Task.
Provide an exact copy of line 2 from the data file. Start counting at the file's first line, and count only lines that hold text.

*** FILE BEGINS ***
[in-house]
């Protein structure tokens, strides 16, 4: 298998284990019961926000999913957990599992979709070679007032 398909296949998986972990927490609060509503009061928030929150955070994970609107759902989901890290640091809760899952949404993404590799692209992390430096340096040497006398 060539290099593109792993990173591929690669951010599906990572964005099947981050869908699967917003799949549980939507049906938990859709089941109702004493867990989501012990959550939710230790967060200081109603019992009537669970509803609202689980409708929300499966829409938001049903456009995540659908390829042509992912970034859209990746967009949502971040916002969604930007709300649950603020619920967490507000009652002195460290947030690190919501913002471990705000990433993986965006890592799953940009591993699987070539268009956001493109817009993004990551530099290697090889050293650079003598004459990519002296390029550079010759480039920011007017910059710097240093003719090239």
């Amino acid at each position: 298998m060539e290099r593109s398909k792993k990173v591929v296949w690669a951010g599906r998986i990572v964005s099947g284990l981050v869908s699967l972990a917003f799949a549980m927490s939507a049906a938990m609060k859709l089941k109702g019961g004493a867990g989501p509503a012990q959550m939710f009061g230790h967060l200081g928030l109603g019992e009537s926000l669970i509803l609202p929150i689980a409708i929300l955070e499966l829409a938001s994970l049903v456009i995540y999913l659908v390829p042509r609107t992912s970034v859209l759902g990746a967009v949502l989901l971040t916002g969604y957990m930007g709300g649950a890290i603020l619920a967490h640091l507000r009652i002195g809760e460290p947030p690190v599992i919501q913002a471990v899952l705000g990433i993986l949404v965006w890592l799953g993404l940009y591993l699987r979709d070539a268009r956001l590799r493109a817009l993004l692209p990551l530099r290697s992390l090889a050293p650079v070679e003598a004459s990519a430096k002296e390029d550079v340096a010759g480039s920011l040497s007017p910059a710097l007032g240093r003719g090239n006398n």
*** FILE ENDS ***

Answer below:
């Protein structure tokens, strides 16, 4: 298998284990019961926000999913957990599992979709070679007032 398909296949998986972990927490609060509503009061928030929150955070994970609107759902989901890290640091809760899952949404993404590799692209992390430096340096040497006398 060539290099593109792993990173591929690669951010599906990572964005099947981050869908699967917003799949549980939507049906938990859709089941109702004493867990989501012990959550939710230790967060200081109603019992009537669970509803609202689980409708929300499966829409938001049903456009995540659908390829042509992912970034859209990746967009949502971040916002969604930007709300649950603020619920967490507000009652002195460290947030690190919501913002471990705000990433993986965006890592799953940009591993699987070539268009956001493109817009993004990551530099290697090889050293650079003598004459990519002296390029550079010759480039920011007017910059710097240093003719090239």